How are your thoughts orchestrated?

The Zuckerman Institute at Columbia University is involved in cutting-edge research on the brain and mind. I created this gif-ographic (like an infographic, but with simple animation) to explain the research of Randy M. Bruno, PhD, a researcher at the Zuckerman Institute. Dr. Bruno studies cognition - a complex coordination by billions of neurons to create our sophisticated thoughts and emotions. When reading about his research, some of the conclusions reminded me of my training in music, so I thought that would be a good way to explain this area of neuroscience. For more information on his research, view the Zuckerman Institute website.


Excitation and inhibition: The yin and yang of the brain

A correct balance of excitation (passing on activity) and inhibition (dampening down activity) is crucial to a normally-functioning brain. I created this infographic to describe how important this balance is. See the full post:

Sandpile Infographic-01.png


Harrington, Adam J., et al. “C. elegans as a model organism to investigate molecular pathways involved with Parkinson’s disease.” Developmental dynamics 239.5 (2010): 1282-1295.

Gruenert, Gerd, Peter Dittrich, and Klaus-Peter Zauner. “Artificial wet neuronal networks from compartmentalised excitable chemical media.” ERCIM NEWS 85 (2011): 30-32.Vanag, Vladimir K., and Irving R. Epstein. “Excitatory and inhibitory coupling in a one-dimensional array of Belousov-Zhabotinsky micro-oscillators: Theory.” Physical Review E 84.6 (2011): 066209.

Tompkins, Nathan, et al. “Testing Turing’s theory of morphogenesis in chemical cells.” Proceedings of the National Academy of Sciences 111.12 (2014): 4397-4402.

Buzsaki, Gyorgy. Rhythms of the Brain. Oxford University Press, 2006.

Bak, Per, Chao Tang, and Kurt Wiesenfeld. “Self-organized criticality: An explanation of the 1/f noise.” Physical review letters 59.4 (1987): 381.

Bak, Per. “How nature works: the science of self-organized criticality.” Nature 383.6603 (1996): 772-773.

Tetzlaff, Christian, et al. “Self-organized criticality in developing neuronal networks.” PLoS Comput Biol 6.12 (2010): e1001013.

Boutros, Nash N., et al. “Epilepsy spectrum disorders: A concept in need of validation or refutation.” Medical hypotheses 85.5 (2015): 656-663.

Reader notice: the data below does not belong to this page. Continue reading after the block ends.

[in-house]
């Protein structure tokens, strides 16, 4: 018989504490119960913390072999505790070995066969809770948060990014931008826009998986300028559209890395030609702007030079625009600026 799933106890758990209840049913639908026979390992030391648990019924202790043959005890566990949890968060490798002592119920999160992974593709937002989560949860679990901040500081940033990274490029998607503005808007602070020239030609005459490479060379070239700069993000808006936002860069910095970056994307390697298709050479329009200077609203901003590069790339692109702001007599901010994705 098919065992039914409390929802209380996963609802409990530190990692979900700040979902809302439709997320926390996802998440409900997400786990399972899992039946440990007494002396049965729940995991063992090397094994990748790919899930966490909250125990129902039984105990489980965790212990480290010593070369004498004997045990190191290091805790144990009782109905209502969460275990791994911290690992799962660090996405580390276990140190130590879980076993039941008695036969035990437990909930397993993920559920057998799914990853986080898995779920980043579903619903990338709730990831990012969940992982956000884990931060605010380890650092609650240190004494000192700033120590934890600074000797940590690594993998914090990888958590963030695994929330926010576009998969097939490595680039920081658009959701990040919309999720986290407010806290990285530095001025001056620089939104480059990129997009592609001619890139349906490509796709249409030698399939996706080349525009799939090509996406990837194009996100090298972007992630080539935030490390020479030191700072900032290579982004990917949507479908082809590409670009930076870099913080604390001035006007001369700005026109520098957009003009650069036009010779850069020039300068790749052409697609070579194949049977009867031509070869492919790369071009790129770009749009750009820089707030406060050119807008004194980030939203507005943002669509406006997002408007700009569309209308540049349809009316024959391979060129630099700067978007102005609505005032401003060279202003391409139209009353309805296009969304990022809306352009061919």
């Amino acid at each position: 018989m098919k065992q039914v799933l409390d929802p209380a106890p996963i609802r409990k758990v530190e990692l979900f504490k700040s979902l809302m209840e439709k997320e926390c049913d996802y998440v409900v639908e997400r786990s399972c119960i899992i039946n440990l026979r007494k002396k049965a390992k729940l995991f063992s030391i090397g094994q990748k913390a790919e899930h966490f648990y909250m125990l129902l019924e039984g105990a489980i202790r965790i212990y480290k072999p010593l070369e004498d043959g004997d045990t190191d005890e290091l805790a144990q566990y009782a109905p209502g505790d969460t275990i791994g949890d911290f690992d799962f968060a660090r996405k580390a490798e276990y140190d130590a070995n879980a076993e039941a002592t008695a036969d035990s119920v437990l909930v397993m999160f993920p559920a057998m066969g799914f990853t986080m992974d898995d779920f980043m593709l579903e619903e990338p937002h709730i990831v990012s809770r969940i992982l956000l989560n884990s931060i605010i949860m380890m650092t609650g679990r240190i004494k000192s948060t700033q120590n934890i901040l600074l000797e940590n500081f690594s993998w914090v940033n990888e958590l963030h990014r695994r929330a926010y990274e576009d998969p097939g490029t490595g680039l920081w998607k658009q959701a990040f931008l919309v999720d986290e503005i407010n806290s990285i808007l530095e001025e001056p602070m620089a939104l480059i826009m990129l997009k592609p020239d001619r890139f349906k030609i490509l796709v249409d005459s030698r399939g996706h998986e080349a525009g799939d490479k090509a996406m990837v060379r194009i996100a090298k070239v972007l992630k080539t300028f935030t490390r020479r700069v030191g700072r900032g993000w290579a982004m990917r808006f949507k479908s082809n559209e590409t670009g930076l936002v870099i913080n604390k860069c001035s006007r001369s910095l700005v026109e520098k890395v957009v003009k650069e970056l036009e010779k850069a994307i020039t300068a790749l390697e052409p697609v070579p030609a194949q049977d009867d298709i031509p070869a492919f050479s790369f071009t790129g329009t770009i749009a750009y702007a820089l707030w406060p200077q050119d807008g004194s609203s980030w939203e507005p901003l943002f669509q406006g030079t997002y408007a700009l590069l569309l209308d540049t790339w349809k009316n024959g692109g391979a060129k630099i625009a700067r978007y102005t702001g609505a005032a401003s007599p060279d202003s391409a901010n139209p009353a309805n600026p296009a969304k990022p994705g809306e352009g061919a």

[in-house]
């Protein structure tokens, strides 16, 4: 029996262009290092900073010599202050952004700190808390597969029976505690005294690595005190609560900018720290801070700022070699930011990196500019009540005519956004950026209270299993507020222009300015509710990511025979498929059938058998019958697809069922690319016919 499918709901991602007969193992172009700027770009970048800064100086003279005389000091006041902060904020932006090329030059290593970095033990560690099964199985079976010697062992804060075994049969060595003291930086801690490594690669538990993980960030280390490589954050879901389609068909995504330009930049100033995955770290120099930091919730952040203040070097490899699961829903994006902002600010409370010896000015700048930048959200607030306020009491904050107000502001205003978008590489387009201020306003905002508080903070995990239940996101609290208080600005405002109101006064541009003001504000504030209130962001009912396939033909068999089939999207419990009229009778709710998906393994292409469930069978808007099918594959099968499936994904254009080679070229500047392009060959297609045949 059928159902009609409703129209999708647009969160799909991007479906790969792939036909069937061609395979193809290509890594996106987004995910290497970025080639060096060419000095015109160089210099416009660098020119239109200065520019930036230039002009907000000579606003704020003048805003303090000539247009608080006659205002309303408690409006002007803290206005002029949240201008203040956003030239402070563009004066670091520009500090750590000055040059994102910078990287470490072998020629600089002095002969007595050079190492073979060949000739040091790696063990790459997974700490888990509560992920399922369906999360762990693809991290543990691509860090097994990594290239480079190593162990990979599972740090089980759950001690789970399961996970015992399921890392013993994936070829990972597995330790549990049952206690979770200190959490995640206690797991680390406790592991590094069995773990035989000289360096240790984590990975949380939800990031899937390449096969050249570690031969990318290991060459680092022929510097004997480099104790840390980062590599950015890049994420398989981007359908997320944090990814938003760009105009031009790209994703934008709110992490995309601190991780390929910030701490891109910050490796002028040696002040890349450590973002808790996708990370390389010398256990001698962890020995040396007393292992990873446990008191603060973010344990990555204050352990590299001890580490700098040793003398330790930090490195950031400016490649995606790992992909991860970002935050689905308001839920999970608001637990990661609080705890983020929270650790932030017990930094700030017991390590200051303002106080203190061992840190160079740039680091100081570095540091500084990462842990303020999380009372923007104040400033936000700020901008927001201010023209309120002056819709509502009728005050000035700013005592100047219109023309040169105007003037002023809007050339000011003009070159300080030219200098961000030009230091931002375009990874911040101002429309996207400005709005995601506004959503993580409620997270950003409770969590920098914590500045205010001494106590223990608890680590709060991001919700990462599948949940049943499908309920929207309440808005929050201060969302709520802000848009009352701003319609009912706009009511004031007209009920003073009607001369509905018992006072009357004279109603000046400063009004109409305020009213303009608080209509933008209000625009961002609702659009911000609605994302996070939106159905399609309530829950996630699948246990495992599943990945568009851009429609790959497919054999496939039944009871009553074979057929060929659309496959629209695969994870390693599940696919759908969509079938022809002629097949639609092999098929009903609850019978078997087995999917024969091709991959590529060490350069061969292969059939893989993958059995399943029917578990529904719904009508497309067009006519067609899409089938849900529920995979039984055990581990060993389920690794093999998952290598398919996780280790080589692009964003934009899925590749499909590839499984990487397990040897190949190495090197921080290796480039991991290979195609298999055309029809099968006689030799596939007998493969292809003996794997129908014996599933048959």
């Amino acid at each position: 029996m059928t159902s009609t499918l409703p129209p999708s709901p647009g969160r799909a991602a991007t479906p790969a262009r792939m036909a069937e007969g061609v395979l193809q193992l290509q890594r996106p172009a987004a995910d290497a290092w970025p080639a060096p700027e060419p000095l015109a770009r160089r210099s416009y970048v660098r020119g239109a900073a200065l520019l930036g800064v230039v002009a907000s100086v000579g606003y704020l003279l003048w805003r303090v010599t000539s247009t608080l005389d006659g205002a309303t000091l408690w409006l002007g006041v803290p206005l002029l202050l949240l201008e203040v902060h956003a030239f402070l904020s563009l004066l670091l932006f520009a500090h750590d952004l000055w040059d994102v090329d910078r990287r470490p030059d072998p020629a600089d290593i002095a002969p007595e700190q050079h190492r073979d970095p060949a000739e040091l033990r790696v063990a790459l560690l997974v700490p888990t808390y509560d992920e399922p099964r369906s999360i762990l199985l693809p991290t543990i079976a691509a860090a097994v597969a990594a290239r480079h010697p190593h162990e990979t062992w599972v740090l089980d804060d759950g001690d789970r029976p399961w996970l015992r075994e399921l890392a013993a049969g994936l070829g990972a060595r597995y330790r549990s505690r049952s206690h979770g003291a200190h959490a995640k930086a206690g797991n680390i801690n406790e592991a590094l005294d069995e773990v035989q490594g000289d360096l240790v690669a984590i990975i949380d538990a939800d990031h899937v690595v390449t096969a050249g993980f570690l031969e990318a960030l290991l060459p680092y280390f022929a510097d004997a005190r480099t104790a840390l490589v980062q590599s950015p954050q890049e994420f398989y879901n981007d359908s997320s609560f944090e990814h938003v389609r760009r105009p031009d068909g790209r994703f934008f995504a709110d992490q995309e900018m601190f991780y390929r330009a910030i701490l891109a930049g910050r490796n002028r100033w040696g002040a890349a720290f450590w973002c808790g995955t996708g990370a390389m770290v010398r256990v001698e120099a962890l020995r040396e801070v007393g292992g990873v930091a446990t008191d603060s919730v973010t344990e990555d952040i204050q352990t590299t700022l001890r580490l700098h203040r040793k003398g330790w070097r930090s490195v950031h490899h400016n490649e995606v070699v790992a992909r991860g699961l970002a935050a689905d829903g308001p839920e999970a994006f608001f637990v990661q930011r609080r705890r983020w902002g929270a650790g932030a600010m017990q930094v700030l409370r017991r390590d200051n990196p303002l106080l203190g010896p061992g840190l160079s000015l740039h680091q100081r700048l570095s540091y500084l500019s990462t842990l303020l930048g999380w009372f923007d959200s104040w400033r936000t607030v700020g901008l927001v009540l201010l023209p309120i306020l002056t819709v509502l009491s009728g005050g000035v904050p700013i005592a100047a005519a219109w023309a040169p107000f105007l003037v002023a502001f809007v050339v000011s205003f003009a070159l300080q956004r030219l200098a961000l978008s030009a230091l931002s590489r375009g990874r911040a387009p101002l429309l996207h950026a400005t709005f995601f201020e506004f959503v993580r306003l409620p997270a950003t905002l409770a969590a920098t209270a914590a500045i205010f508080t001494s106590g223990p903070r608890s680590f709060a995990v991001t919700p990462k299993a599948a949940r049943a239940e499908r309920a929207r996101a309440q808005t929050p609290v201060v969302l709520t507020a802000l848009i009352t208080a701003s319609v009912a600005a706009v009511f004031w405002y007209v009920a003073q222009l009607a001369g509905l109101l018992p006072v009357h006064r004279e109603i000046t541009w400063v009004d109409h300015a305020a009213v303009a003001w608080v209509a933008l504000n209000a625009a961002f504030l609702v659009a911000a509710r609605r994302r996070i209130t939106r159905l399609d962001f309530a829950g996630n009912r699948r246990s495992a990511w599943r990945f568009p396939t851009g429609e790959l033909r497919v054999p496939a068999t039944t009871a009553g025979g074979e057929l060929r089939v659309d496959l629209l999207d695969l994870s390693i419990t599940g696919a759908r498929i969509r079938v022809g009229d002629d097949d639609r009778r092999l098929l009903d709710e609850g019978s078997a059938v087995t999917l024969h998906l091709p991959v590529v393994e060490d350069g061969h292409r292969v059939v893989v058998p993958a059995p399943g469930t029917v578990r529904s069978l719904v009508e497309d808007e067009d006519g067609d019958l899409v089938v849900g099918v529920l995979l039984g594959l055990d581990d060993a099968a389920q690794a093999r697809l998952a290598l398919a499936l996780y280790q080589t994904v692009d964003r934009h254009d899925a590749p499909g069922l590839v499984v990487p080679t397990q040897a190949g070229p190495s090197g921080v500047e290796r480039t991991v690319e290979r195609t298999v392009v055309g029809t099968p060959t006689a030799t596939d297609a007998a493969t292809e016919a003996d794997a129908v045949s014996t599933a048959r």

Boutros, Nash N., et al. “Predictive value of isolated epileptiform discharges for a favorable therapeutic response to antiepileptic drugs in nonepileptic psychiatric patients.” Journal of Clinical Neurophysiology 31.1 (2014): 21-30.

How to be a better learner

I created this infographic as part of my team's submission to a contest to redesign high school:

One of the goals of our project is to create students who are passionate about learning and can do so independently. So these techniques can be used by anyone to take control of their own learning.



1.       Blakemore, S., & Choudhury, S. (2006). Development of the adolescent brain: Implications for executive function and social cognition. Journal of Child Psychology and Psychiatry, 47(3-4), 296-312.

2.       Paunesku, D., Walton, G. M., Romero, C., Smith, E. N., Yeager, D. S., & Dweck, C. S. (2015). Mind-Set Interventions Are a Scalable Treatment for Academic Underachievement. Psychological Science, 26(6), 784-793.

3.       Ramsden, S., Richardson, F. M., Josse, G., Thomas, M. S., Ellis, C., Shakeshaft, C., Seghier, M. L., Price, C. J. (2011). Verbal and non-verbal intelligence changes in the teenage brain. Nature, 479(7371), 113-116.

4.       Firestein, S. (2013, February). The pursuit of ignorance.

5.       D’Mello, S., Lehman, B., Pekrun, R., & Graesser, A. (2014). Confusion can be beneficial for learning. Learning and Instruction, 29, 153-170.

6.       Briceño, E. (2015, November 23). Why Understanding These Four Types of Mistakes Can Help Us Learn.

7.       Carskadon, M. A. (2011). Sleep’s effects on cognition and learning in adolescence. Progress in Brain Research: Human Sleep and Cognition Part II - Clinical and Applied Research, 190, 137-143.

8.       Owens, J. (2014). Insufficient Sleep in Adolescents and Young Adults: An Update on Causes and Consequences. Pediatrics, 134(3).

9.       Gomez-Pinilla, F., & Tyagi, E. (2013). Diet and cognition. Current Opinion in Clinical Nutrition and Metabolic Care, 16(6), 726-733.

10.   Gómez-Pinilla, F. (2008). Brain foods: The effects of nutrients on brain function. Nature Reviews Neuroscience, 9(7), 568-578.

11.   Gomez-Pinilla, F., & Hillman, C. (2013). The Influence of Exercise on Cognitive Abilities. Comprehensive Physiology.

12.   Voss, M. W., Carr, L. J., Clark, R., & Weng, T. (2014). Revenge of the “sit” II: Does lifestyle impact neuronal and cognitive health through distinct mechanisms associated with sedentary behavior and physical activity? Mental Health and Physical Activity, 7(1), 9-24.

13.   Dalton, M. (2008, October/November). Beyond the chair: It's time to rethink ergonomics. Portland Spaces, 103-108.

14.   Scherf, K. S., Smyth, J. M., & Delgado, M. R. (2013). The amygdala: An agent of change in adolescent neural networks. Hormones and Behavior, 64(2), 298-313.

15.   Mcewen, B. S., Bowles, N. P., Gray, J. D., Hill, M. N., Hunter, R. G., Karatsoreos, I. N., & Nasca, C. (2015). Mechanisms of stress in the brain. Nature Neuroscience, 18(10), 1353-1363.

16.   Kraag, G., Zeegers, M. P., Kok, G., Hosman, C., & Abu-Saad, H. H. (2006). School programs targeting stress management in children and adolescents: A meta-analysis. Journal of School Psychology, 44(6), 449-472.

17.   Core, L. (2015). Dutch teen's ocean-cleaning invention to launch next year.

18.   Gambino, M. (2014). Google Thinks These 18 Teenagers Will Change the World.